Steve Charles—Indianapolis alums and fans of Tom Runge’s “Grunge Report” on the Wabash website may recall Andrew Shelton ’03 and his “new generation of cool.”
Tom linked us to John Russell’s Indianapolis Star feature about Andrew and his invention, the TrackPack Cooler, back in March, when Andrew still had most of the 11,000 backpack coolers left at his Northwest Indianapolis warehouse.
He’s since sold more than 8,000, is selling through Kroger, Marsh, and United Package Liquors in Indiana, and has been pleased to discover NASCAR is his biggest market. He’s put together promotional deals with Camping World, even made 30 special coolers for Crown Royal.†
Facing a three-month road trip to promote the product, he bought an RV that also serves as a rolling billboard, and last he Saturday drove south to the Bowl Championship Series in New Orleans.
He’ll be meeting with owners of 26 stores there, then heading out to conventions in Utah and Nevada before hitting the Daytona 500 and the NASCAR circuit that he become his bread and butter.
All this from an idea he came up during his days as an English major at Wabash.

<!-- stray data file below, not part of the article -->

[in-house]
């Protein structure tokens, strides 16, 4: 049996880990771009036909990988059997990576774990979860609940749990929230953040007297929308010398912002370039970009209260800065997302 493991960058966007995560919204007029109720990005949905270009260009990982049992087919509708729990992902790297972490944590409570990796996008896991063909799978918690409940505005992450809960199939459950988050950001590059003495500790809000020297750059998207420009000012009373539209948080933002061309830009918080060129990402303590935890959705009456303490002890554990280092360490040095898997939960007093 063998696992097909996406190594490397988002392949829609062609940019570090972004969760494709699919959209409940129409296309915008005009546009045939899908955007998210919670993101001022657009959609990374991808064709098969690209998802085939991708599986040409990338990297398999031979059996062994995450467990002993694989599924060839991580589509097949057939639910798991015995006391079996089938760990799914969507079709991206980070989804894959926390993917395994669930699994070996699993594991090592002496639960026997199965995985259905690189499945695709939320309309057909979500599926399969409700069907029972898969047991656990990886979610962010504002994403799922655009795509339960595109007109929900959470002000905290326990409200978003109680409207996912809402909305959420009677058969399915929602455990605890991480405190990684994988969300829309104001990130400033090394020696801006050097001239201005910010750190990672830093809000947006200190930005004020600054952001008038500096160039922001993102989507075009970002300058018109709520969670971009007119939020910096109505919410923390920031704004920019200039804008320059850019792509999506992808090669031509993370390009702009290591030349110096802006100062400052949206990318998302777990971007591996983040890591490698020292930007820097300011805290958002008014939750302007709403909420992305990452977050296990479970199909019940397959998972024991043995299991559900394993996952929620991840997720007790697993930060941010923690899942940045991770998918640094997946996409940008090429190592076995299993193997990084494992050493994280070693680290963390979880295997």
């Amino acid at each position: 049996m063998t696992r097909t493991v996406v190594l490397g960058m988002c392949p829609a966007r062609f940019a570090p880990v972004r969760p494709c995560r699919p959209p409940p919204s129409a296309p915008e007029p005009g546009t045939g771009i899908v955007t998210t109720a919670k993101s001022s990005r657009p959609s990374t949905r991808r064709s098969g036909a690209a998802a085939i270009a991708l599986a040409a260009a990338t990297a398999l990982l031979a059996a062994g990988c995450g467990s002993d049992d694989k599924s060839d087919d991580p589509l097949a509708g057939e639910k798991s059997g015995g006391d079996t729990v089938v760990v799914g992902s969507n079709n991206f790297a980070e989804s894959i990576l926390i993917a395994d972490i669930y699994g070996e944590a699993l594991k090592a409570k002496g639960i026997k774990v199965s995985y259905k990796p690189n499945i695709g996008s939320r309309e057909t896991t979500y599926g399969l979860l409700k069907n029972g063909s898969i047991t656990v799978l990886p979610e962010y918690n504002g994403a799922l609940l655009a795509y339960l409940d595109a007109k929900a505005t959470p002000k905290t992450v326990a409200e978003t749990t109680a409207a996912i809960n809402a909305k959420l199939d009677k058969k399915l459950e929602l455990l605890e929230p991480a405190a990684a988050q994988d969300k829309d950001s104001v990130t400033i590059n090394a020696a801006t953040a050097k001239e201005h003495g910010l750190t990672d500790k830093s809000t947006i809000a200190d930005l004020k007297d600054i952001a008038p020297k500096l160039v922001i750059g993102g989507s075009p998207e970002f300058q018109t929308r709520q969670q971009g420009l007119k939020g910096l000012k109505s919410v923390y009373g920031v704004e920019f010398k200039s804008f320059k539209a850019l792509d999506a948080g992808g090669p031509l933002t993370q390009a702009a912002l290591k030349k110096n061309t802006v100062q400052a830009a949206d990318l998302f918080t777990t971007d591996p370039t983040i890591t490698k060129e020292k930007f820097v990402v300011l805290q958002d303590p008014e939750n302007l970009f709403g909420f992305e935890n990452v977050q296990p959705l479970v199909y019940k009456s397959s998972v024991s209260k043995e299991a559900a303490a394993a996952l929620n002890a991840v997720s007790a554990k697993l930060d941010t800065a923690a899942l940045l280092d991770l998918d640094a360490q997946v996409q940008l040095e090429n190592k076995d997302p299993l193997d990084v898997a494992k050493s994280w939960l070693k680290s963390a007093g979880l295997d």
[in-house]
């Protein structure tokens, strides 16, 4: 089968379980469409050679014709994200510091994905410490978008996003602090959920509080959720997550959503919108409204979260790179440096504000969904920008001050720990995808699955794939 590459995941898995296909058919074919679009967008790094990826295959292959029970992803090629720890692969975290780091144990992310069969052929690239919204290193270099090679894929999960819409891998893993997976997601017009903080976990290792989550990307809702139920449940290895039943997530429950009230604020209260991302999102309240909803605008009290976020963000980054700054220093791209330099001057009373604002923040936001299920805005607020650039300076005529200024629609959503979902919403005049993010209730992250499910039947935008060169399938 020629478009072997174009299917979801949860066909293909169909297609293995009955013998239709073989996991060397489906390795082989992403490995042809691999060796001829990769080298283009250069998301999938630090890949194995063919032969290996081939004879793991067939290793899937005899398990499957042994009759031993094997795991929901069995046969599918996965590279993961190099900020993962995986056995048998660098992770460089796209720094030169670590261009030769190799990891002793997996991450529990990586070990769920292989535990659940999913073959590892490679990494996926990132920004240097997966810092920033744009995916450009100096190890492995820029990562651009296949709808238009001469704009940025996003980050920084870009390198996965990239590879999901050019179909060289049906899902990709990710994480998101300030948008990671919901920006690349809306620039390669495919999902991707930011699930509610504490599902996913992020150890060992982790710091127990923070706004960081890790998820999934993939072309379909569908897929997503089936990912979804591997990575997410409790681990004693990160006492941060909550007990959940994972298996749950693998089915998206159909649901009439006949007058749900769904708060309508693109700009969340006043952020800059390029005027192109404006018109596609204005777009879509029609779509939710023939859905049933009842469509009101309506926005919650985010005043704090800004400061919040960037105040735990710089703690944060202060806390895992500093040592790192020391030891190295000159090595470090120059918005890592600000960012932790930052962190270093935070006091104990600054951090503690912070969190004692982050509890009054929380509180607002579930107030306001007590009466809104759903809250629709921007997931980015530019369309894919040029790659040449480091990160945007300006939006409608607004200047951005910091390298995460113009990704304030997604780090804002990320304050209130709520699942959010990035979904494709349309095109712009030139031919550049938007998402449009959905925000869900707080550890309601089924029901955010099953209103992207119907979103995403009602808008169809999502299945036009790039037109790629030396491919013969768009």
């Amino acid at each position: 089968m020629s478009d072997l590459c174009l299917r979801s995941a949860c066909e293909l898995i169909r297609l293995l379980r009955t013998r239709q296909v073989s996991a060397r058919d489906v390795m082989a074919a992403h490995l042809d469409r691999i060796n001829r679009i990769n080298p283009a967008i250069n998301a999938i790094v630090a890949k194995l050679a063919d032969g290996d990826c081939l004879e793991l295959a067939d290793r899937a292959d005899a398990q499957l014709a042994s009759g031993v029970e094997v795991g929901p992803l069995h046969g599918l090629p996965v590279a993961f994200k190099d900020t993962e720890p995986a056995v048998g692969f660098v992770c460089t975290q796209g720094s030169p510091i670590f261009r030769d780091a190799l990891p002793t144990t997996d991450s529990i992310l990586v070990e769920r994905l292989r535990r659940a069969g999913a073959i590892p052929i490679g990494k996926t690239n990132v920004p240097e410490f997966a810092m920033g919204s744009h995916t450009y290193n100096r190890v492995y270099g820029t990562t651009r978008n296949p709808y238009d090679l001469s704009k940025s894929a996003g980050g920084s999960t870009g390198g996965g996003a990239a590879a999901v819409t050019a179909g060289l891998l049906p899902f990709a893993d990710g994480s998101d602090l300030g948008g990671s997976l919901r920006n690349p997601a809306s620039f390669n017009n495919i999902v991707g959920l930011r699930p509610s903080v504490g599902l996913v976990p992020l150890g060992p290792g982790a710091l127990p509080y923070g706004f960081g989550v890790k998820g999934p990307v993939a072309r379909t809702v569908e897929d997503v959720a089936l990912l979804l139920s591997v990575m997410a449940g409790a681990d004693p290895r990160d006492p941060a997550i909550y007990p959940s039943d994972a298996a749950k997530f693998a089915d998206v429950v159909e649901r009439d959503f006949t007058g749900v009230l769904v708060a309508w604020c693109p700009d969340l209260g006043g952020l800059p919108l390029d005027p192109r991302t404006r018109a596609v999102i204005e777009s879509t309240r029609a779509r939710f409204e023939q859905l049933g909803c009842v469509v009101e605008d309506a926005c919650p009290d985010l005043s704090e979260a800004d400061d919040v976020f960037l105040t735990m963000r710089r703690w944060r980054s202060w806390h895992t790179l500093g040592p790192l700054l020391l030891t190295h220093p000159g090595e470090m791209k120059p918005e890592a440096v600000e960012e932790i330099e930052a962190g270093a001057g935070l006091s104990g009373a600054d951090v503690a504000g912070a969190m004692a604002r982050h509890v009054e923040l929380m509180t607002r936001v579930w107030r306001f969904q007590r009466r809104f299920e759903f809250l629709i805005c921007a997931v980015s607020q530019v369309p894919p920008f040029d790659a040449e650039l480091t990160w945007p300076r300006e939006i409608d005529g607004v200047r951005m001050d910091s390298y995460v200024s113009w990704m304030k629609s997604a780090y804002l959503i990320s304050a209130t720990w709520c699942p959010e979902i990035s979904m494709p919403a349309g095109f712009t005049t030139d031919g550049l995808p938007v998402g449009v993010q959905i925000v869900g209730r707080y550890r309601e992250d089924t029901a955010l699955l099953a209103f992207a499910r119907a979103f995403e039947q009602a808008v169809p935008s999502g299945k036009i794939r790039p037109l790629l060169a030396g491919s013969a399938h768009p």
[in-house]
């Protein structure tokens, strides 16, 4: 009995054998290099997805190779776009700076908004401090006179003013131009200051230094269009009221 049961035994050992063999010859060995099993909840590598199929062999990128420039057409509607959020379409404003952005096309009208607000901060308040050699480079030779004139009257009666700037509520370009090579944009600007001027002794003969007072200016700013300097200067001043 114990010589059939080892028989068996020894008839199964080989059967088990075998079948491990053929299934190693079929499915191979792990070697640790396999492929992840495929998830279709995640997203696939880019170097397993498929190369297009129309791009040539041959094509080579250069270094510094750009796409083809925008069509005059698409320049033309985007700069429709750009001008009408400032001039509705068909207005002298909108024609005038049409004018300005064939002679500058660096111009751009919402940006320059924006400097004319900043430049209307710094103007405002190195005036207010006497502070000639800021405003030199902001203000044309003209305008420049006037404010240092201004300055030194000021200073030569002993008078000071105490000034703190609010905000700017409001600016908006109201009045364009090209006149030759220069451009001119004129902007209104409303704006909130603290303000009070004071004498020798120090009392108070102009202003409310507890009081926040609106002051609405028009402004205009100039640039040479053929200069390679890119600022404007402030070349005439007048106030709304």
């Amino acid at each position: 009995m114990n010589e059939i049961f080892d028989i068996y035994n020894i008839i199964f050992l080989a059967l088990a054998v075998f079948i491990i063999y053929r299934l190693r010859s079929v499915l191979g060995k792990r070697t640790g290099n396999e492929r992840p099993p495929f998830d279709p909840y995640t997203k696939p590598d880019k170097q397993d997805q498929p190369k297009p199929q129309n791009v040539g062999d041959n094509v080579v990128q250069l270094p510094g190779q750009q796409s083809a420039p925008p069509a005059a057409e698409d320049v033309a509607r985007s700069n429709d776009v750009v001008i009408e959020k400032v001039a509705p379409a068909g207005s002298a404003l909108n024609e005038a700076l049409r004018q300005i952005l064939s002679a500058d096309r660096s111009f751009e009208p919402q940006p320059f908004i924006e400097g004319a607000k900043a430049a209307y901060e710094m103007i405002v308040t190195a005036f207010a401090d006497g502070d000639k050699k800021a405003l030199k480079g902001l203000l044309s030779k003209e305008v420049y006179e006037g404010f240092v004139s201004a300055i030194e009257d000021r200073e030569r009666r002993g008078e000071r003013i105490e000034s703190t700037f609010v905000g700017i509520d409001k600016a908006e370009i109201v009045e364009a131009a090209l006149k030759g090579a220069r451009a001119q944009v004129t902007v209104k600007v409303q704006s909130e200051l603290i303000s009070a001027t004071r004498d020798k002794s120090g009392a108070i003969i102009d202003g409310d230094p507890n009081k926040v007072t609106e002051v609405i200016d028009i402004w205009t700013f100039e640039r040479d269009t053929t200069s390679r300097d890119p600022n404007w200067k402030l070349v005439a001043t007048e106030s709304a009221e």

You can read that story in the Star article.
My time with Andrew last Friday was spent photographing him for the “That Entrepreneurial Spirit” issue of Wabash Magazine and a series called “39 Under 39” that the Public Affairs staff is doing about young alumni. And what captured my attention—beside the fact that the TrackPack really is an ingenious product that would look great with a WABASH logo across it—was Andrew’s remarkable energy and his long-range vision for his company.
That energy and commitment was as important as his networking skills as he struggled to find a product designer to build the prototype (backpack innovator Larry Reid of British Columbia, whose Bora pack revolutionized that industry in 1995) and a manufacturer to build the final product overseas.
Getting an idea to the market is a tough road to navigate, and one of Shelton’s long-range goals is to make that road easier for others.
“Ultimately I’d like to help others take product from development through marketing and sales,” Andrew says. “Do for others what I’ve learned, and let people share in the ownership.”
Andrew says that when people sell their inventions to large companies, the name of that person and the story of how the invention came to be often gets lost.
“I’d like to make sure that doesn’t happen, bring the human story to the product,” says the former Wabash English major. “That human story is very important.”
Check out Andrew’s road trip schedule here.